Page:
Minnesota litigators have complained about so-called unpublished Minnesota Court of Appeals opinions for several years. See Lawrence R. McDonough, To Be or Not To Be Unpublished: Housing Law and the Lost Precedent of the Minnesota Court of Appeals, 35 Hamline L. Rev. 1, 22 (2012).
Still, the problem persists. And it is a problem.
Why? Take the Court of Appeals decision in City of Minneapolis v. Sitescape, Inc., decided this week (please).
The City of Minneapolis lawsuit involved a condemnation of property in which the property owner, a corporation, was not allowed to argue at an evidentiary hearing because the corporate representative had not been able to retain legal counsel in time for the hearing. The corporate representative hired counsel for the corporation soon after, but the trial court refused to re-open the hearing on the condemnation.
The case implicated constitutional rights.
The Minnesota Court of Appeals affirmed the trial court’s denial of the property owner’s right to challenge the condemnation, over the dissent of Minnesota Court of Appeals Judge Peter Reyes.
Not only is the Sitescape case “unpublished” and therefore without precedential weight but, as Judge Reyes points out, the majority relied in part on Port Auth. of City of St. Paul v. Baillon Co., No. C6-01-387, 2001 WL 881481, at *2 (Minn. App., Aug. 7, 2001), another unpublished case (which, of course, is not supposed to have precedential authority).
We understand that the Minnesota Court of Appeals’ resistance to eliminating so-called “unpublished” cases has three main justifications: (1) the status of “unpublished cases” comes from a statute so it is the legislature’s job to do away with, not the courts’; (2) requiring that all Minnesota Court of Appeals’ decisions be “published” would add a significantly to the workload of the Court of Appeals. We have been told that “unpublished” decisions are not circulated to all judges on the Court of Appeals, as are cases that are to be “published;” and (3) if the Court of Appeals increases the number of “published” cases and it would give less attention to its “published” cases by necessity (due to the increased number of them and the court’s strained resources). This could create a much higher risk of inconsistent “published” Minnesota Court of Appeals decisions.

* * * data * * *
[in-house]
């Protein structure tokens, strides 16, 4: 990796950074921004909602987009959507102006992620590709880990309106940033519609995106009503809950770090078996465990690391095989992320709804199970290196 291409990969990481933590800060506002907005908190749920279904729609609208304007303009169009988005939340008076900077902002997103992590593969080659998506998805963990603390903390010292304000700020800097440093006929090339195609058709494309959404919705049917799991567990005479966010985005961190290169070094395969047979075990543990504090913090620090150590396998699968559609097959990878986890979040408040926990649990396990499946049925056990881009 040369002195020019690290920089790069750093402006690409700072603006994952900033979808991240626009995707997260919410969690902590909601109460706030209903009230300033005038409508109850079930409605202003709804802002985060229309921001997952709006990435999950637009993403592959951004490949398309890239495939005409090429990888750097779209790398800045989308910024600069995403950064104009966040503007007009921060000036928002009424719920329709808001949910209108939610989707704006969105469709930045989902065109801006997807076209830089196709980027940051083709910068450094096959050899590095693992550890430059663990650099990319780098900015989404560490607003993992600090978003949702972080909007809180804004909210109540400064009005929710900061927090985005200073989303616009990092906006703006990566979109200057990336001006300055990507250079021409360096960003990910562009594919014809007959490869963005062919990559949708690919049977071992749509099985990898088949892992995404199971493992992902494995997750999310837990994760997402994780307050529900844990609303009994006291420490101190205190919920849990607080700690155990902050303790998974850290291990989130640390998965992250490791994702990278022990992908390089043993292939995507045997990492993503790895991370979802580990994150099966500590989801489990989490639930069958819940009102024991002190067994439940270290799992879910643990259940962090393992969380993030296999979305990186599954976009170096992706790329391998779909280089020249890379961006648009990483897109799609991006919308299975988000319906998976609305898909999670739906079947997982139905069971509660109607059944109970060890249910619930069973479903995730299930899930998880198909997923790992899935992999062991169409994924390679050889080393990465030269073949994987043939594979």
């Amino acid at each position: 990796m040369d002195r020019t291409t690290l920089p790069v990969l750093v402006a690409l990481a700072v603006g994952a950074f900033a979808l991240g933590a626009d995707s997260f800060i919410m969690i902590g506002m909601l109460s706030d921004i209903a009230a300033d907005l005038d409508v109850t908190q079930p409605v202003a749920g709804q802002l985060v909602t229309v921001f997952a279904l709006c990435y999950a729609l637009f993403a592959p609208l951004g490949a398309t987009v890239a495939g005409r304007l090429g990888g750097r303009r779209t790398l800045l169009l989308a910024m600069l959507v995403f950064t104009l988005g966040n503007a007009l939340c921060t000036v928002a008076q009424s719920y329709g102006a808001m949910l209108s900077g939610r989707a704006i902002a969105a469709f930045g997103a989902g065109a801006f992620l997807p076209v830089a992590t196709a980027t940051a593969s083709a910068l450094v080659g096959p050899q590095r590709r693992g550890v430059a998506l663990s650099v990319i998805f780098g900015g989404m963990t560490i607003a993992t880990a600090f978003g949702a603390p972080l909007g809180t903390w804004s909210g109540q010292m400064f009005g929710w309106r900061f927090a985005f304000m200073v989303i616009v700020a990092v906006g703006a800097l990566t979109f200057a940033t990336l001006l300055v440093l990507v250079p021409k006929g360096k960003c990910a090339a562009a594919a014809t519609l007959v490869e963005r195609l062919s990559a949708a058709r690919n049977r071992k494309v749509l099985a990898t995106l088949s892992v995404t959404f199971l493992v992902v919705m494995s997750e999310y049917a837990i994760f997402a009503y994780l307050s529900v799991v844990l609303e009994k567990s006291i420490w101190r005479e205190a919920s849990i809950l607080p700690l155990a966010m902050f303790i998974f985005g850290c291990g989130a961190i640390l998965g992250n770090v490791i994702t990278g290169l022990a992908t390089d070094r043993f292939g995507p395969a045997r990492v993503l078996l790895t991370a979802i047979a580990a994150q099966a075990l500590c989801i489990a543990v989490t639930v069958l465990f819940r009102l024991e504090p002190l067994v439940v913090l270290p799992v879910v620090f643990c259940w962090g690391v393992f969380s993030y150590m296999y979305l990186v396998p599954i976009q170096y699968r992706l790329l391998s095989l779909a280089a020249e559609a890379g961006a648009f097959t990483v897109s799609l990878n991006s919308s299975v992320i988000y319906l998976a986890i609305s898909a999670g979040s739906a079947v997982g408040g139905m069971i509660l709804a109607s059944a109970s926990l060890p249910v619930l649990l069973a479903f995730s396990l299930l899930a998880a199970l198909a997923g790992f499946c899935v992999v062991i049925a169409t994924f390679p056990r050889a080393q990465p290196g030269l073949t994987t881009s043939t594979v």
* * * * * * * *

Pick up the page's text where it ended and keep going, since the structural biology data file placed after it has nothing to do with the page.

Our responses to these arguments are: (1) the Court of Appeals, not the legislature, decides what is to be published and what is not to be published so the suggestion that this is the prerogative of the legislature is shaky both from a pragmatic point of view and a constitutional (separation of powers) point of view; (2) the “workload” problem could be solved by simply lowering the internal process for “published decisions;” and (3) Minnesotans and Minnesota litigators are just as frustrated and inconvenienced by inconsistent “unpublished” opinions as they are by inconsistent “published” ones because lower courts and the Court of Appeals itself simply pick the analysis and reasoning of an inconsistent “unpublished” decision whenever it sees fit.
Unpublished decisions inject confusion and uncertainty into Minnesota case law. Furthermore, the idea of “unpublished” opinions seems antithetical to the common law legal system. The Sitescape decision provides an example.
Sitescape itself is designated as “unpublished” and therefore “non-precedential” but the Sitescape majority itself relies on the analysis in another “unpublished” case in its analysis (i.e., relies on an unpublished case as precedent).
In other words, Minnesota Court of Appeals’ “unpublished” cases seem to lurk in Shadowland, a limbo, where cases may be precedential and they may not be, depending on the whims of the deciding court.
How does this square with the common law legal system? In the common law system, legal disputes are resolved, not by reference to statutes but by reference to previous court decisions. This has always resulted in imprecision and messiness. It has always had to deal with incorrect earlier decisions or inconsistent (even irreconcilable) earlier decisions.
Idiosyncratically adding the label “unpublished” to decisions attacks the basic common law framework of how our courts are supposed to decide cases.
Nevertheless, there is staunch institutional resistance to the idea of doing away with unpublished decisions.
At a minimum, maybe the Minnesota Court of Appeals could adopt a rule requiring that any case must be “published” in which there is a dissent? After all, the “unpublished” decision statute provides:
The Court of Appeals may publish only those decisions that:
(1) establish a new rule of law;
(2) overrule a previous Court of Appeals’ decision not reviewed by the Supreme Court;
(3) provide important procedural guidelines in interpreting statutes or administrative rules;
(4) involve a significant legal issue; or
(5) would significantly aid in the administration of justice.
Doesn’t a Court of Appeals dissent suggest, at a bare minimum, that at least one of the appellate judges believes either category #1 or #4 is involved?